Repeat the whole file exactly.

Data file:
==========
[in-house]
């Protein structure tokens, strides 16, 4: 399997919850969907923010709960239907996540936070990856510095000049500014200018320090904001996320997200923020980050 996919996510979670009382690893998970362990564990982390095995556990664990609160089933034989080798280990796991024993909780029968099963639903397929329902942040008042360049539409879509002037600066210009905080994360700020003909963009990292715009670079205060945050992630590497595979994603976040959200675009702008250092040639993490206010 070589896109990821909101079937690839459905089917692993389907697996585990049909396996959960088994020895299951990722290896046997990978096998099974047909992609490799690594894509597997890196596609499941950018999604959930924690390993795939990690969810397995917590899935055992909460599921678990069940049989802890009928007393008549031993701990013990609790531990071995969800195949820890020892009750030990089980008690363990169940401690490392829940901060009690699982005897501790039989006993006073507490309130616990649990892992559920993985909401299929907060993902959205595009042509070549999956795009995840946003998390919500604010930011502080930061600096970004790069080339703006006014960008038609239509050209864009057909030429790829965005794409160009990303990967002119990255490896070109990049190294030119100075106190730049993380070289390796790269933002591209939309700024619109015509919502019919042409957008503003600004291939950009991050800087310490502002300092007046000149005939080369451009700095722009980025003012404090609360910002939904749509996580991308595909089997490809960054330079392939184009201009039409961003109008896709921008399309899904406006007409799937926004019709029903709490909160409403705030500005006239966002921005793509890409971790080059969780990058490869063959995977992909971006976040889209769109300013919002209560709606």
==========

[in-house]
């Protein structure tokens, strides 16, 4: 399997919850969907923010709960239907996540936070990856510095000049500014200018320090904001996320997200923020980050 996919996510979670009382690893998970362990564990982390095995556990664990609160089933034989080798280990796991024993909780029968099963639903397929329902942040008042360049539409879509002037600066210009905080994360700020003909963009990292715009670079205060945050992630590497595979994603976040959200675009702008250092040639993490206010 070589896109990821909101079937690839459905089917692993389907697996585990049909396996959960088994020895299951990722290896046997990978096998099974047909992609490799690594894509597997890196596609499941950018999604959930924690390993795939990690969810397995917590899935055992909460599921678990069940049989802890009928007393008549031993701990013990609790531990071995969800195949820890020892009750030990089980008690363990169940401690490392829940901060009690699982005897501790039989006993006073507490309130616990649990892992559920993985909401299929907060993902959205595009042509070549999956795009995840946003998390919500604010930011502080930061600096970004790069080339703006006014960008038609239509050209864009057909030429790829965005794409160009990303990967002119990255490896070109990049190294030119100075106190730049993380070289390796790269933002591209939309700024619109015509919502019919042409957008503003600004291939950009991050800087310490502002300092007046000149005939080369451009700095722009980025003012404090609360910002939904749509996580991308595909089997490809960054330079392939184009201009039409961003109008896709921008399309899904406006007409799937926004019709029903709490909160409403705030500005006239966002921005793509890409971790080059969780990058490869063959995977992909971006976040889209769109300013919002209560709606």